A sense of Modiano Déjà vu. Of course. Déjà vu
The Black Notebook is set of course in Paris. Paris becomes far more of a stable character with some kind of – if not quite fixed identity– at least more graspable in place and time than the characters we follow in The Black Notebook, a short novella. This is beautifully written of course, and like some swimmy, impressionistic symphony of melancholy. A dusk of greys and blues, slowly growing darker.
The central narrator is a young man, Jean (very similar to the central character of After the Circus, also named Jean) This young man (like that one) begins a curious obsession and relationship with a mysterious slightly older woman. Dannie (like Gisele in After the Circus) is not who she seems. In fact she turns out to have a plethora of aliases, and a series of shadowy connections amongst a group of people who may be, or are, known criminals, political agitators, or both. The shadowy connections Dannie has are under surveillance by the police, and Jean himself is of interest to the police because of his associations with Dannie and the others. And the evasive Dannie herself, dropping veiled hints, clues, is of particular interest to the policeman who figures in these pages. The time is the early 60’s (and the present) and the powers that be are keeping a watchful eye on those of Algerian, Moroccan, connections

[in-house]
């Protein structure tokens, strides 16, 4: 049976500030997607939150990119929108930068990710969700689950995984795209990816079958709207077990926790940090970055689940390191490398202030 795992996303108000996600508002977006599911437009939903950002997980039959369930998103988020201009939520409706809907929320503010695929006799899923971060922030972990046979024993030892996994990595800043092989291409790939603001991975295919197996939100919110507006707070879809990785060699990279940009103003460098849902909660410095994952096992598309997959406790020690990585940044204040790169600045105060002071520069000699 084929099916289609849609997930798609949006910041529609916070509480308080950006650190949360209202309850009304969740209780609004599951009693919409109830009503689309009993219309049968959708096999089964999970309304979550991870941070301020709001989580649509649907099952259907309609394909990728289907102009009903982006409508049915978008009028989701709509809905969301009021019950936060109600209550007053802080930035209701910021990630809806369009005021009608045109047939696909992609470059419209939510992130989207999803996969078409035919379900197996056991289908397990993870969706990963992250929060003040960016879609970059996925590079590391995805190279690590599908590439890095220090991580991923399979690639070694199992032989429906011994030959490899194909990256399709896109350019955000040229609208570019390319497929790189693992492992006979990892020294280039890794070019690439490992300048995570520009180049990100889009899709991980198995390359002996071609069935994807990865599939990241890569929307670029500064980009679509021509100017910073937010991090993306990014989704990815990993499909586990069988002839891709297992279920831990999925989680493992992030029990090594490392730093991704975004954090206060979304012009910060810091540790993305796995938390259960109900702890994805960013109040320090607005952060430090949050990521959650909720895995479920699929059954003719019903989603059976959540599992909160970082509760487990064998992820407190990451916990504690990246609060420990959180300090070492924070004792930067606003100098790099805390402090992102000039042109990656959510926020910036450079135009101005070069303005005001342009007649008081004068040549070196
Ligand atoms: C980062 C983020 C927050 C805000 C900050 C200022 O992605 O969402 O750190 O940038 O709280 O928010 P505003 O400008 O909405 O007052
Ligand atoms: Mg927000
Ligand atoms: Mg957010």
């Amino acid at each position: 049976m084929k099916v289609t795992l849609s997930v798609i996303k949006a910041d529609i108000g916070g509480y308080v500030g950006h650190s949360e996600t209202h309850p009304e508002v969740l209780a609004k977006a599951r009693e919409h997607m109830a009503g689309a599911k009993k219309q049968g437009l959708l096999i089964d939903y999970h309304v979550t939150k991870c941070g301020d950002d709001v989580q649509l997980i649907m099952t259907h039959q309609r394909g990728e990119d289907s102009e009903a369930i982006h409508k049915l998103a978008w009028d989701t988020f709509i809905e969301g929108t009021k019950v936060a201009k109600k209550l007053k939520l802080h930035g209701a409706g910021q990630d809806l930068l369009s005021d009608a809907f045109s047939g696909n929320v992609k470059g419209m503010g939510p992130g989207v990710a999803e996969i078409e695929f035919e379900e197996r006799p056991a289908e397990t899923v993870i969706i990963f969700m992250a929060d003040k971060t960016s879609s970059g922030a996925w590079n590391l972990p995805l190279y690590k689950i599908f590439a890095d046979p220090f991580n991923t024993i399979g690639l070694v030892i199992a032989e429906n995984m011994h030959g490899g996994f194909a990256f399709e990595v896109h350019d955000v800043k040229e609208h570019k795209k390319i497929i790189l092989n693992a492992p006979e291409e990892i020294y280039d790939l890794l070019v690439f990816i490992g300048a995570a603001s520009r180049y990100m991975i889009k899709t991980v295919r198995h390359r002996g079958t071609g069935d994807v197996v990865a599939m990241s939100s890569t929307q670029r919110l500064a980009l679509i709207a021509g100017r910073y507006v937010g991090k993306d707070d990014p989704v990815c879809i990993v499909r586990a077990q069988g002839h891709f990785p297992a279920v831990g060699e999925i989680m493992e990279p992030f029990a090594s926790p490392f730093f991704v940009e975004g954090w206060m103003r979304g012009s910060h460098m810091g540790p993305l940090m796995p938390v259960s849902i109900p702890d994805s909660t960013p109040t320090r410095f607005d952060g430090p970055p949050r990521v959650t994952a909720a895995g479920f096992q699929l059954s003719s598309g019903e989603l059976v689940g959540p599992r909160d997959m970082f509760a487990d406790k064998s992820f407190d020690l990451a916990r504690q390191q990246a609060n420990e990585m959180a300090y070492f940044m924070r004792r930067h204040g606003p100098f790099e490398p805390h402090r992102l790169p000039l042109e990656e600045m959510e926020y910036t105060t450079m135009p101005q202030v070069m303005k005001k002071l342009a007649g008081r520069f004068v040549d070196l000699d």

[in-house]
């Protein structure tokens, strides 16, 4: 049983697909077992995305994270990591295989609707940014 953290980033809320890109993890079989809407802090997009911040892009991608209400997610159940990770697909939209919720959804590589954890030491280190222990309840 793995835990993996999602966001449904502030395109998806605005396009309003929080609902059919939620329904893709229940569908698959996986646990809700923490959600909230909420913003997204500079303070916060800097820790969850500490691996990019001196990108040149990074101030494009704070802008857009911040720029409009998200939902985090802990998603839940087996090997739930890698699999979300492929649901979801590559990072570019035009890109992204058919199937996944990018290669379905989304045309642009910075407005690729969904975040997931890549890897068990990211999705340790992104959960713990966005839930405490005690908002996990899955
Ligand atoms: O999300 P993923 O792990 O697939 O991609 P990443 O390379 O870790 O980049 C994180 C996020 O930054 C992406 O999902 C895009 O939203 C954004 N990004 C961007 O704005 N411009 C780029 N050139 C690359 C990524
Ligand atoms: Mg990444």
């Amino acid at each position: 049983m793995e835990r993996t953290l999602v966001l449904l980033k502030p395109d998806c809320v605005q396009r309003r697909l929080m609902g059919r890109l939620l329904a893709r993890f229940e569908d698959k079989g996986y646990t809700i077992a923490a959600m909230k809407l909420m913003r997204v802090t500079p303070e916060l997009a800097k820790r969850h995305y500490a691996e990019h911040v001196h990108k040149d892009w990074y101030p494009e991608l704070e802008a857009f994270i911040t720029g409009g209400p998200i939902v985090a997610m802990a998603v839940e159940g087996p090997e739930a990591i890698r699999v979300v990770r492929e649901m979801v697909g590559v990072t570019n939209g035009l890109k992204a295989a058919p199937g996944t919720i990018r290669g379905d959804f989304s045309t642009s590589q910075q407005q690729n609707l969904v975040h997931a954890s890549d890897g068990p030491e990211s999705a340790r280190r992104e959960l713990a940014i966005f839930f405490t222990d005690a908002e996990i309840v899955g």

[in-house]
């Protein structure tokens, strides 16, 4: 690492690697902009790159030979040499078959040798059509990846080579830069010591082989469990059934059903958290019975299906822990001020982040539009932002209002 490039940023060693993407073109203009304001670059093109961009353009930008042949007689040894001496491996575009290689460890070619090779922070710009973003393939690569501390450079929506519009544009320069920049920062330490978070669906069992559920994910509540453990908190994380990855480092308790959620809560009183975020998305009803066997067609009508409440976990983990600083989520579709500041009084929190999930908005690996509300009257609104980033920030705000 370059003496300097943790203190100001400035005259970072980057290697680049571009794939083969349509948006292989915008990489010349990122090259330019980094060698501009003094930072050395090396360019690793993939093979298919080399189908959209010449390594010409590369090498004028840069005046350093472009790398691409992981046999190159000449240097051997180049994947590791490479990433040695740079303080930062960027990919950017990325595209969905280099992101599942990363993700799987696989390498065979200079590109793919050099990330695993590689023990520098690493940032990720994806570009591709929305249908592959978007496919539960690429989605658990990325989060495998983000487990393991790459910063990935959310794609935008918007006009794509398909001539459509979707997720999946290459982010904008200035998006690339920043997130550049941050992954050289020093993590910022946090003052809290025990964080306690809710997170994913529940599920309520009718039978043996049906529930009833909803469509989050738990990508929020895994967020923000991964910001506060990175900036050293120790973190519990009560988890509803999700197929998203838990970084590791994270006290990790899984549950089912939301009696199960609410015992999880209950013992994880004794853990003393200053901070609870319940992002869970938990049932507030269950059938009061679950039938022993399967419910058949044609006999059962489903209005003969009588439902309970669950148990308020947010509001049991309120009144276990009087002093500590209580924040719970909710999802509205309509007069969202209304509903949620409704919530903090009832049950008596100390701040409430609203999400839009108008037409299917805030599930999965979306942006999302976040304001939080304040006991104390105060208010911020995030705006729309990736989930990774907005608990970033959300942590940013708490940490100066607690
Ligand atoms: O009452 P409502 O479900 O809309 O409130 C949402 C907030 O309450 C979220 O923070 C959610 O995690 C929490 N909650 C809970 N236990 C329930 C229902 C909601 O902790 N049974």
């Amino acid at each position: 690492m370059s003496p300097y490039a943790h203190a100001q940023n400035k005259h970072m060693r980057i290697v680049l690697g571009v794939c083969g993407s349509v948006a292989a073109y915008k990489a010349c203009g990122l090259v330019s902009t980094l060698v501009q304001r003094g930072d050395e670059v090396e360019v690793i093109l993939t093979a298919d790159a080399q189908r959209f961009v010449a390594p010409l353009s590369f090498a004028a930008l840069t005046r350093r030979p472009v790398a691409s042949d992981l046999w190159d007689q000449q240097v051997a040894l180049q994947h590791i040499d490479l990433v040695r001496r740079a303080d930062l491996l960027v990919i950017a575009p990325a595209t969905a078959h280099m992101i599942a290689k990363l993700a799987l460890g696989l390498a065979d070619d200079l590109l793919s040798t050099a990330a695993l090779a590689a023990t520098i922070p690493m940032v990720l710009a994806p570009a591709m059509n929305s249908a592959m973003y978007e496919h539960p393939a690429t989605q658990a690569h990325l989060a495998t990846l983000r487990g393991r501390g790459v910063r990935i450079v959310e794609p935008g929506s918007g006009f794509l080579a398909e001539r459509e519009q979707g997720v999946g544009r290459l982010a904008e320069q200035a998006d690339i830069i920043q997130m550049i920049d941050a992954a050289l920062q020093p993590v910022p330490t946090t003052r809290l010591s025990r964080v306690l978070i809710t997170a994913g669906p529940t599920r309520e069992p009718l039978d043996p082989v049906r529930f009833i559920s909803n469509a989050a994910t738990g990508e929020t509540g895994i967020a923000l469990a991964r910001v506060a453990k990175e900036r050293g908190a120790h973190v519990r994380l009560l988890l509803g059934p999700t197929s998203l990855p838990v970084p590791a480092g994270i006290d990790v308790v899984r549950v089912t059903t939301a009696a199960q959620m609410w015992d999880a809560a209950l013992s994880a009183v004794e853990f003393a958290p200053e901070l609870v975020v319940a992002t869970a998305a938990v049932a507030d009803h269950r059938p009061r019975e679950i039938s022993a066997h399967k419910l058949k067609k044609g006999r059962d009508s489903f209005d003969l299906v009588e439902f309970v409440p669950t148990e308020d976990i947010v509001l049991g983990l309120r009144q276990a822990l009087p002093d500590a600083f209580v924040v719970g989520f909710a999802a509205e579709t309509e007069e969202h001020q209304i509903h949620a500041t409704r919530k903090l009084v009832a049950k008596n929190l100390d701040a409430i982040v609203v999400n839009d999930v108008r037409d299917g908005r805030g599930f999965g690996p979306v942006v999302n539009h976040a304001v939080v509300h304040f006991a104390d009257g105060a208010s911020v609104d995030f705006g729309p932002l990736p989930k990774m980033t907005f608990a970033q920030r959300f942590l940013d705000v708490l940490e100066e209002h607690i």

The Black Notebook of the title is Jean’s. He carries this around with him, and constantly notes down all kinds of things, the names of streets, appointments, names, stray sentences, things he sees. This is remarkably unsettling for the reader, who is swiftly in the uneasy, watchful territory which is Modiano’s oeuvre. We read on eggshells, waiting for some uncomfortable revelation – and yet there’s a flavour of anticipation and pleasure in not knowing anything. It’s an intensely Romantic – ‘half-in-love-with-easeful-death’ kind of world, as well as an unsettling one. Who is Jean? Who are these mysterious people, Dannie and the others?. Are they (any of them) who they appear to be? What is this notebook? Is Jean himself a police informer? All this will of course (well, some of this, of course) will be revealed as the book progresses.
Since my youth – and even my childhood – I had done nothing but walk, always in the same streets, to the point where time had become transparent
Nothing, no one, not even place, stays the same – because walking side by side with Jean in the 60s, is Jean, 50 years later, reading his Black Notebook., walking the same streets, and aware of his earlier self, walking with memories, trying to find who he was, who he is, and to disentangle events from memories of events, and even from the memories of the memories.
It took me a little time to settle into the fact that I felt I was reading After The Circus again – this is part of the point, I think, this sense of dislocated time, far from linear, now-carries-then. Modiano doesn’t do anything as obvious as offer solutions, but he does make us experience the insecurity behind what we might think is the truth of here and now or of there and then.
I received this as a review copy from the publishers, via NetGalley, The translator is Mark Polizzotti, who seems to be ‘the’ translator of Modiano